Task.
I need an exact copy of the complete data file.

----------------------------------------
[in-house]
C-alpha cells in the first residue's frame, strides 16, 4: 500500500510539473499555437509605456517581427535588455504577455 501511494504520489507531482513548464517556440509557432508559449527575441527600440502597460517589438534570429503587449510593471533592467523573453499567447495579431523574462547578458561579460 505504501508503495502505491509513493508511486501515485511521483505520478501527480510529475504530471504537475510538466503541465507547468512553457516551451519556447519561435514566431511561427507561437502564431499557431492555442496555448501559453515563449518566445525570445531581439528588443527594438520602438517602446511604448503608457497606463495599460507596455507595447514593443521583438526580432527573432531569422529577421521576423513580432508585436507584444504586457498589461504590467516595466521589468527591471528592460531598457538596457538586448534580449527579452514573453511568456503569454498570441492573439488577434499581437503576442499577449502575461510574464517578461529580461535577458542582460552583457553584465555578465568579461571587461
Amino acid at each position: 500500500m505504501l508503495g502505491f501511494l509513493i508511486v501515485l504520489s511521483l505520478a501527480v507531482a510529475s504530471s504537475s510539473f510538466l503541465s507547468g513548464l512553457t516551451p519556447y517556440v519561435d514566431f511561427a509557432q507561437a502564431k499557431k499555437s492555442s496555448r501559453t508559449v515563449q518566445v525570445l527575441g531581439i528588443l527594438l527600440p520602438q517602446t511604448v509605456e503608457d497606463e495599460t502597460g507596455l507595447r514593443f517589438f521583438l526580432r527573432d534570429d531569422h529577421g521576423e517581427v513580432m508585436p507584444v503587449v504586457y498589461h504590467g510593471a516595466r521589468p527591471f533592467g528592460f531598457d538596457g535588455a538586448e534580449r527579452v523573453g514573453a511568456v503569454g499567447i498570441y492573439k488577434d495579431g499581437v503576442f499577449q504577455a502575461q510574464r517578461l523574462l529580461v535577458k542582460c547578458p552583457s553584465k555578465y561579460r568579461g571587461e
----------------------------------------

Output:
[in-house]
C-alpha cells in the first residue's frame, strides 16, 4: 500500500510539473499555437509605456517581427535588455504577455 501511494504520489507531482513548464517556440509557432508559449527575441527600440502597460517589438534570429503587449510593471533592467523573453499567447495579431523574462547578458561579460 505504501508503495502505491509513493508511486501515485511521483505520478501527480510529475504530471504537475510538466503541465507547468512553457516551451519556447519561435514566431511561427507561437502564431499557431492555442496555448501559453515563449518566445525570445531581439528588443527594438520602438517602446511604448503608457497606463495599460507596455507595447514593443521583438526580432527573432531569422529577421521576423513580432508585436507584444504586457498589461504590467516595466521589468527591471528592460531598457538596457538586448534580449527579452514573453511568456503569454498570441492573439488577434499581437503576442499577449502575461510574464517578461529580461535577458542582460552583457553584465555578465568579461571587461
Amino acid at each position: 500500500m505504501l508503495g502505491f501511494l509513493i508511486v501515485l504520489s511521483l505520478a501527480v507531482a510529475s504530471s504537475s510539473f510538466l503541465s507547468g513548464l512553457t516551451p519556447y517556440v519561435d514566431f511561427a509557432q507561437a502564431k499557431k499555437s492555442s496555448r501559453t508559449v515563449q518566445v525570445l527575441g531581439i528588443l527594438l527600440p520602438q517602446t511604448v509605456e503608457d497606463e495599460t502597460g507596455l507595447r514593443f517589438f521583438l526580432r527573432d534570429d531569422h529577421g521576423e517581427v513580432m508585436p507584444v503587449v504586457y498589461h504590467g510593471a516595466r521589468p527591471f533592467g528592460f531598457d538596457g535588455a538586448e534580449r527579452v523573453g514573453a511568456v503569454g499567447i498570441y492573439k488577434d495579431g499581437v503576442f499577449q504577455a502575461q510574464r517578461l523574462l529580461v535577458k542582460c547578458p552583457s553584465k555578465y561579460r568579461g571587461e